Quadrant Scorecard Methodology V2
This is a rebooted (and I would like to believe, improved) version of Quadrant Scorecard V1, about which you can read here.
The first and most important change from V1 is that I have classified batsmen and bowlers in separate charts. The snapshot above is grabbed from the ‘Batsman’ chart of the recently concluded Brisbane Test of the 2014 Border Gavaskar Series.
The X-axis remains mostly the same as V1, with ‘Output’ being rechristened as ‘Runs’ or ‘Wickets’ for the Batsman or Bowler charts, respectively. A notable addition is the quantification of Runs/Wickets along the axis.
The Y-axis has been completely revamped. Based on reader feedback, ‘Effort’ was rather ambiguous, and it has been replaced by the more scientific ‘Impact-Meter’. Though subjective still, it measures the impact of an individual’s performance on the match, 1 being the lowest and 5 the highest, irrespective of the quantity of runs scored or wickets captured.
The names in the previous chart have been replaced by colored numbered balls. Each team will be assigned a color code (India – Blue and Australia – Yellow, in this case), and numbers will correspond to the code provided alongside (the code has not been provided in the above snapshot). This is to reduce clutter on the graph and ensure more accurate representation of performances.
The new Quadrants are as follows:
Top Performer: This Quadrant contains the high-output-high-impact players of the match under consideration. Along the X-axis, these would be men who have scored more than a 100 runs or taken at least 6 wickets in the match. 9 out of 10 times, players with these kind of numbers are bound to have a significant impact on the match, but the exceptions to this rule, will be found in the second Quadrant, going clockwise.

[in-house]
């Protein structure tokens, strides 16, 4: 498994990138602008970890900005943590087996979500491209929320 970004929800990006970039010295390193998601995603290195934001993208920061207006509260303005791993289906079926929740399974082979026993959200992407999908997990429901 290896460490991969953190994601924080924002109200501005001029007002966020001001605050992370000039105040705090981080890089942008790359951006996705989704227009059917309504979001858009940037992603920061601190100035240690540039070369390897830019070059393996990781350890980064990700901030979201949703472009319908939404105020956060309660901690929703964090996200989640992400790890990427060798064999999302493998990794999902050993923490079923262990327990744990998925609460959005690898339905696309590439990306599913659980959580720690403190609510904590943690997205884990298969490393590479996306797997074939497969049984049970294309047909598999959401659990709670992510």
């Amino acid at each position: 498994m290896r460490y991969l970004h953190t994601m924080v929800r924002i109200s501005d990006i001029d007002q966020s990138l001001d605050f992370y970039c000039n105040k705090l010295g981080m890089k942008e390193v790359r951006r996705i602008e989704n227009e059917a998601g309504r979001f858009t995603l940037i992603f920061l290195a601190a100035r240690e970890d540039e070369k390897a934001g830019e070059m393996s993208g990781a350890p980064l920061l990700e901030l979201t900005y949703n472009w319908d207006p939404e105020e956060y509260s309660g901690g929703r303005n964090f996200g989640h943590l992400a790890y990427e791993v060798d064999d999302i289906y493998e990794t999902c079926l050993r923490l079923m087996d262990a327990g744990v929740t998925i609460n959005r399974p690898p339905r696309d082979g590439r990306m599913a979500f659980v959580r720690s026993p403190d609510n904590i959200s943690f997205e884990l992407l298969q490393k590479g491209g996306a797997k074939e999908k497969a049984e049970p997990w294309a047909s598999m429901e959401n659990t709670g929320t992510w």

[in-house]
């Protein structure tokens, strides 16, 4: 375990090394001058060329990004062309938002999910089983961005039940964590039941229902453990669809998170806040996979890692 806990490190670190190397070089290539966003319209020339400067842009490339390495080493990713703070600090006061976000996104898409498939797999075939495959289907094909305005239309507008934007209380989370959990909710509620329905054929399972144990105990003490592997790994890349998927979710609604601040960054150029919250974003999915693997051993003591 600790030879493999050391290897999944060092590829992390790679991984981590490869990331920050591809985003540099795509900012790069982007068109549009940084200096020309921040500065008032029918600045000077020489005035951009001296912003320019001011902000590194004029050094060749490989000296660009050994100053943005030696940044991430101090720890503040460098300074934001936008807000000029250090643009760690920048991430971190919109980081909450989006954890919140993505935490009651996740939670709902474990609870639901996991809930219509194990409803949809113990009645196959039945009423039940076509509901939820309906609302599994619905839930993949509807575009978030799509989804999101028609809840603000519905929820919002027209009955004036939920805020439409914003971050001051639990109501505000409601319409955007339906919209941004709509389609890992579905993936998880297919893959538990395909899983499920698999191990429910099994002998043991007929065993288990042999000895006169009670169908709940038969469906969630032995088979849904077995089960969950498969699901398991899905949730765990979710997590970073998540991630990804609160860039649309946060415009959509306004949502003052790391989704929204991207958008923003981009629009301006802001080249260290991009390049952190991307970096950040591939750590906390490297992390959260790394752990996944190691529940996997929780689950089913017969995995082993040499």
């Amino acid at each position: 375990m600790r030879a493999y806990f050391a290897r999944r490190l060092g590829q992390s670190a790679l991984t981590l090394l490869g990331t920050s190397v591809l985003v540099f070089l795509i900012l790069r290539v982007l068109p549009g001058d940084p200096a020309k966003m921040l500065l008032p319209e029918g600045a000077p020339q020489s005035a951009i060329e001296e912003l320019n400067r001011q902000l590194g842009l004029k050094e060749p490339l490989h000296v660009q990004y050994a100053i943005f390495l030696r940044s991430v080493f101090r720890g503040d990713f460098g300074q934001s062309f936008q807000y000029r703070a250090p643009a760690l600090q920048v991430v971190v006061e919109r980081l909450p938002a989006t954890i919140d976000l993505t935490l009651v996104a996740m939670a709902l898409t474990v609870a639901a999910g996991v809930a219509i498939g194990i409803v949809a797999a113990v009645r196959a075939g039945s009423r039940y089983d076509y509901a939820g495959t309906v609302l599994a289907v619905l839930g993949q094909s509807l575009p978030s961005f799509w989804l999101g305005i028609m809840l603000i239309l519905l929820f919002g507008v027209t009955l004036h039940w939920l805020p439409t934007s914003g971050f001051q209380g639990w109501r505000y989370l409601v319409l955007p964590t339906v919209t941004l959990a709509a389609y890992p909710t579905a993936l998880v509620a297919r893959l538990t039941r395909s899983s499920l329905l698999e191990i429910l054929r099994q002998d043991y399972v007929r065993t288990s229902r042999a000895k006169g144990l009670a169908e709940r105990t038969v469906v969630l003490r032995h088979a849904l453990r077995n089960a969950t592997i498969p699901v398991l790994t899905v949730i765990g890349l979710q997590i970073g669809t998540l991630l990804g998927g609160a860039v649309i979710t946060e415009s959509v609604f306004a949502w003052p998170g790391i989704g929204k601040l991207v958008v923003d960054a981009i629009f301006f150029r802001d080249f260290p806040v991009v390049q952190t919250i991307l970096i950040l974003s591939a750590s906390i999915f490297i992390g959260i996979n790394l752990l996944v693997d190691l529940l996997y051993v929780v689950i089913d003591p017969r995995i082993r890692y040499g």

Individual Contributor: This Quadrant will contain those players who have racked up the runs/wickets, but eventually do not have much impact on the match under consideration. The Quadrant is likely to remain vacant in relatively close matches, as was the case in Brisbane, but strong individual performances in big losses will guarantee an entry here. To cite an example, VVS Laxman’s contribution in the 1999-00 Sydney Test, where he slammed 167 in the second innings, but Australia still won with an innings to spare, would count as a brilliant Individual Contribution without much impact on the game.
Slacker: Similar to V1, this Quadrant captures, as the title suggests, the poor performers of the match under consideration.
Gamechanger: Top Performers are definitely gamechangers, but this Quadrant is dedicated to those players who have created a significant impact on the game without scoring tons of runs or picking up a bagful of wickets. Such instances can be quite common in Test matches, where a match-saving 40 or a quick burst of 2-3 wickets can change the course of the game. To cite an example, the yellow ball numbered 8 in the snapshot above captures Mitchell Johnson’s performance with the bat. He aggregated 90 in the Test match, but his innings of 88 in the first innings was the turning point of the match, which rescued Australia from a precarious 247-6 to a commanding total.
Check out the complete Brisbane Test Quadrant Scorecard here.